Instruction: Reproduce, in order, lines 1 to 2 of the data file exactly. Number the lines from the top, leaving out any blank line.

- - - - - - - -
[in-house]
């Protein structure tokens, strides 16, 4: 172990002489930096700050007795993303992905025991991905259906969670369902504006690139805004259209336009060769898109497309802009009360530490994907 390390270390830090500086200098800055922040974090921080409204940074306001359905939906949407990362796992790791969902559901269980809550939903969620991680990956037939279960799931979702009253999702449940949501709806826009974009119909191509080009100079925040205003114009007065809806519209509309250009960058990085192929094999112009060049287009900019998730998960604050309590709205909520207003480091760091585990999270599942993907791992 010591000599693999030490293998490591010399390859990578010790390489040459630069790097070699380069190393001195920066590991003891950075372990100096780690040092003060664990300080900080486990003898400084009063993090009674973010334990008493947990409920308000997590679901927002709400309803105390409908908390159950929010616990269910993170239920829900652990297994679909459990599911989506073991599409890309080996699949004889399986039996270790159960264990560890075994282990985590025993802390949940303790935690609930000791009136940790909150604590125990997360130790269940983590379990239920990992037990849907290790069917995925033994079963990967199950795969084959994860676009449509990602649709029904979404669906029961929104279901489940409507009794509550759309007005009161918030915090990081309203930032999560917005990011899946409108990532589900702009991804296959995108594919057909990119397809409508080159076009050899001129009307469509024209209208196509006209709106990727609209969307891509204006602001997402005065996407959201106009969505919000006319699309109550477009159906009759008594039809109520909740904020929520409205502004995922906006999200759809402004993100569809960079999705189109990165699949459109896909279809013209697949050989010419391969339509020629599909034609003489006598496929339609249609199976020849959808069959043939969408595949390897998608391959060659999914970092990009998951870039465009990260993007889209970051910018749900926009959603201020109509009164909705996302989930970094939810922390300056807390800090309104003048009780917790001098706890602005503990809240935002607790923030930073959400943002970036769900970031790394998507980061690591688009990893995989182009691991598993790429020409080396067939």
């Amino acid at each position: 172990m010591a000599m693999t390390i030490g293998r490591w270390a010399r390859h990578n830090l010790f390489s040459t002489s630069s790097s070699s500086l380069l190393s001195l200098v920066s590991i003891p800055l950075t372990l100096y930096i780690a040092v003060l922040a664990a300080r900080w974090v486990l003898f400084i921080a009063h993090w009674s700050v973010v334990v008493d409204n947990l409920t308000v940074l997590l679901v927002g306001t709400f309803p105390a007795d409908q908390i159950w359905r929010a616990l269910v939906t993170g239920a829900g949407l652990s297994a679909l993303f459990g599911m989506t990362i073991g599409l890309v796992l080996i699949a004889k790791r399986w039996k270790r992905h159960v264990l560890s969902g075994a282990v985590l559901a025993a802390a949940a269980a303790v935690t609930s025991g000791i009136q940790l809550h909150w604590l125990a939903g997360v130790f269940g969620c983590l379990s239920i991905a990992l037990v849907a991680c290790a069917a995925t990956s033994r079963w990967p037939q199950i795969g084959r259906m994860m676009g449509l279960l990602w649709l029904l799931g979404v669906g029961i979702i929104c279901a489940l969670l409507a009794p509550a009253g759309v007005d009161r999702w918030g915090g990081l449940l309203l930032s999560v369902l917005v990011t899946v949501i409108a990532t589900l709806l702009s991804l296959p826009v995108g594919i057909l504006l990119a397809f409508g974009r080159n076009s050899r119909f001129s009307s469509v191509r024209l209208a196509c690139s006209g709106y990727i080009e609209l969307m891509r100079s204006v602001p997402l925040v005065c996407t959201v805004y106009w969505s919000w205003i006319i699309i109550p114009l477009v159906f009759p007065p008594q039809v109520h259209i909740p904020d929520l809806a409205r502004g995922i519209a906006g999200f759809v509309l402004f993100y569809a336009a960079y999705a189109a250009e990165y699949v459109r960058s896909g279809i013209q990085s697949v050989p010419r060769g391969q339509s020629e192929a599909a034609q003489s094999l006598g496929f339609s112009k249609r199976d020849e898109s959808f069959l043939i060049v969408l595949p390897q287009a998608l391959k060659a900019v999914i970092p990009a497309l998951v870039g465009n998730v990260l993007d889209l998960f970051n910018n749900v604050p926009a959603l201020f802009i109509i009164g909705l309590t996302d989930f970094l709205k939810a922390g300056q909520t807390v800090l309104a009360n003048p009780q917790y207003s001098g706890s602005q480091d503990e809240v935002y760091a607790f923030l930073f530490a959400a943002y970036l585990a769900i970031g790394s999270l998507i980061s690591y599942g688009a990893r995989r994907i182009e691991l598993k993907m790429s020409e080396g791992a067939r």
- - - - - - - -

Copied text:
[in-house]
């Protein structure tokens, strides 16, 4: 172990002489930096700050007795993303992905025991991905259906969670369902504006690139805004259209336009060769898109497309802009009360530490994907 390390270390830090500086200098800055922040974090921080409204940074306001359905939906949407990362796992790791969902559901269980809550939903969620991680990956037939279960799931979702009253999702449940949501709806826009974009119909191509080009100079925040205003114009007065809806519209509309250009960058990085192929094999112009060049287009900019998730998960604050309590709205909520207003480091760091585990999270599942993907791992 010591000599693999030490293998490591010399390859990578010790390489040459630069790097070699380069190393001195920066590991003891950075372990100096780690040092003060664990300080900080486990003898400084009063993090009674973010334990008493947990409920308000997590679901927002709400309803105390409908908390159950929010616990269910993170239920829900652990297994679909459990599911989506073991599409890309080996699949004889399986039996270790159960264990560890075994282990985590025993802390949940303790935690609930000791009136940790909150604590125990997360130790269940983590379990239920990992037990849907290790069917995925033994079963990967199950795969084959994860676009449509990602649709029904979404669906029961929104279901489940409507009794509550759309007005009161918030915090990081309203930032999560917005990011899946409108990532589900702009991804296959995108594919057909990119397809409508080159076009050899001129009307469509024209209208196509006209709106990727609209969307891509204006602001997402005065996407959201106009969505919000006319699309109550477009159906009759008594039809109520909740904020929520409205502004995922906006999200759809402004993100569809960079999705189109990165699949459109896909279809013209697949050989010419391969339509020629599909034609003489006598496929339609249609199976020849959808069959043939969408595949390897998608391959060659999914970092990009998951870039465009990260993007889209970051910018749900926009959603201020109509009164909705996302989930970094939810922390300056807390800090309104003048009780917790001098706890602005503990809240935002607790923030930073959400943002970036769900970031790394998507980061690591688009990893995989182009691991598993790429020409080396067939």